In 1818 Mr. Park published a volume of miscellanies, which he entitled, in allusion to his previous publication already noticed, Nugae Modernae. Morning Thoughts, and Midnight Musings: consisting of Casual Reflections, Egotisms, &c. in Prose and Verse. By Thomas Park, Depositary of an Auxiliary Bible Society, Treasurer of the Sunday and National Schools, Secretary to a Benevolent Institution, Manager of a Bank of Savings, and one of the Guardians of the Poor in The Parish of Hampstead. In the chastely humorous but unassuming introduction to this volume (which will be found quoted in the Gentleman's Magazine for Oct. 1818,) he states, that these several "local appointments" had been "rather silently acquiesced in than sought by himself; they have resulted from the goodwill and kind favour of neighbours and friends; and I do not say I am proud (because pride under any modification is blameful) but I am sensibly gratified, by being thought capable of usefulness in my declining life, among the residents of that village where I have taken up my abode. It is my desire to bear these honours, (for such I consider them) 'meekly,' fulfilling the duties connected with them faithfully; and I indulge a conscientious persuasion, that such duties and such honours are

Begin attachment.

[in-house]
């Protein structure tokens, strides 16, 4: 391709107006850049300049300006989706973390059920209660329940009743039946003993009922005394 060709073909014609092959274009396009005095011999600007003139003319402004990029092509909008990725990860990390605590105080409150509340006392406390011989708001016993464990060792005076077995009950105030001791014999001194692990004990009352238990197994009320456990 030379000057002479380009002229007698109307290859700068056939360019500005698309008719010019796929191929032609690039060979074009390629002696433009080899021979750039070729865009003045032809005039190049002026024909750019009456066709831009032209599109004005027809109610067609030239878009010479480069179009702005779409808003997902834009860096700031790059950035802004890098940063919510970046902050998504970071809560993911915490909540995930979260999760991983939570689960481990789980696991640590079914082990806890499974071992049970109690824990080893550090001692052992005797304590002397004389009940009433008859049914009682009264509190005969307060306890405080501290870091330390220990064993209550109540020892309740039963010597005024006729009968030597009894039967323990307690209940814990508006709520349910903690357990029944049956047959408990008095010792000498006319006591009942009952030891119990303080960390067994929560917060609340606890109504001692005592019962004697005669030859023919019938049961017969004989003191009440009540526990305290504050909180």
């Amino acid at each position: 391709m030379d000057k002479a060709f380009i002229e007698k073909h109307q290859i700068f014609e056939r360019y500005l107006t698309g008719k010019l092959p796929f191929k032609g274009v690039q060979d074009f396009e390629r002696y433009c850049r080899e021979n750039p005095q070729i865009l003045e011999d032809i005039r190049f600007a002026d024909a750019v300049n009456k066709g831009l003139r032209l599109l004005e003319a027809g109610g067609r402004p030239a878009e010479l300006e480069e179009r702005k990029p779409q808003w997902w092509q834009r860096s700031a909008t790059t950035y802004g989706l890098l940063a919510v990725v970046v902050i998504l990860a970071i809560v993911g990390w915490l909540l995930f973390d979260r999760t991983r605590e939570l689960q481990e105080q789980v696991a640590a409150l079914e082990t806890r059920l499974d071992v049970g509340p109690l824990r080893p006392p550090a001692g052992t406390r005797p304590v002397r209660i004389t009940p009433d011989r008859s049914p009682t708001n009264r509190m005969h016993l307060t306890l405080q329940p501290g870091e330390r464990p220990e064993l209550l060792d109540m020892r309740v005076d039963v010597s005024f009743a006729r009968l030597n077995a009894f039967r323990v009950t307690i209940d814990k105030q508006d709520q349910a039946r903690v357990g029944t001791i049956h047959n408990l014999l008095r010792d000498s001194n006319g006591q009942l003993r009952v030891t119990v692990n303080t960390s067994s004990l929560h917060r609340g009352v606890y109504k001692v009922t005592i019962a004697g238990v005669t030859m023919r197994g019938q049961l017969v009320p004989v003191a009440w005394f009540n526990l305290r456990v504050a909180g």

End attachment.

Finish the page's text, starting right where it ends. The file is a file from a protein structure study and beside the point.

—More befitting to a head grown grey
And heart much travell'd in affliction's way,
Than UNCIAL characters of F.S.A."

Mr. Park had then, in great measure, retired from his literary employments, and had withdrawn himself from the roll of the Society of Antiquaries, finding an attendance on its meetings inconvenient and having demands, which he, doubtless, considered more imperative, for every portion of his limited income.

Mr. Park's subsequent publications were few and brief, and of a religious character, — an excellent treatise on the advantages of Early Rising, printed in 1821; in 1832 Solacing Verses for serious times and for all times; and some cards of Christian Remembrance, or plain clue to the Gospel of Peace.

Mr. Park had an only son, the late John James Park, Esq. who, when quite a youth, published the Parochial History and Antiquities of Hampstead, in the year 1811, and who was afterwards highly distinguished by his legal knowledge, and for some time held the Chair of Professor of English Law and Jurisprudence at King's College, London. Some memoirs of him will be found in the Gentleman's Magazine, vol. ciii. ii. 81, 551, the latter article being written by his father. We regret to add that this bereavement was not merely an affliction to Mr. Park's parental feelings, but that it was also a serious deprivation to his pecuniary circumstances; for he had advanced his means to the utmost towards assisting his son in his arduous profession, and the return which he had expected from his son's eminent talents, was thus suddenly snatched from him. To this and every other dispensation of the Almighty, Park submitted without a murmur, for he was influenced by a deep sense of Christian piety. He has left four daughters, (one of them married) the survivors of a numerous family.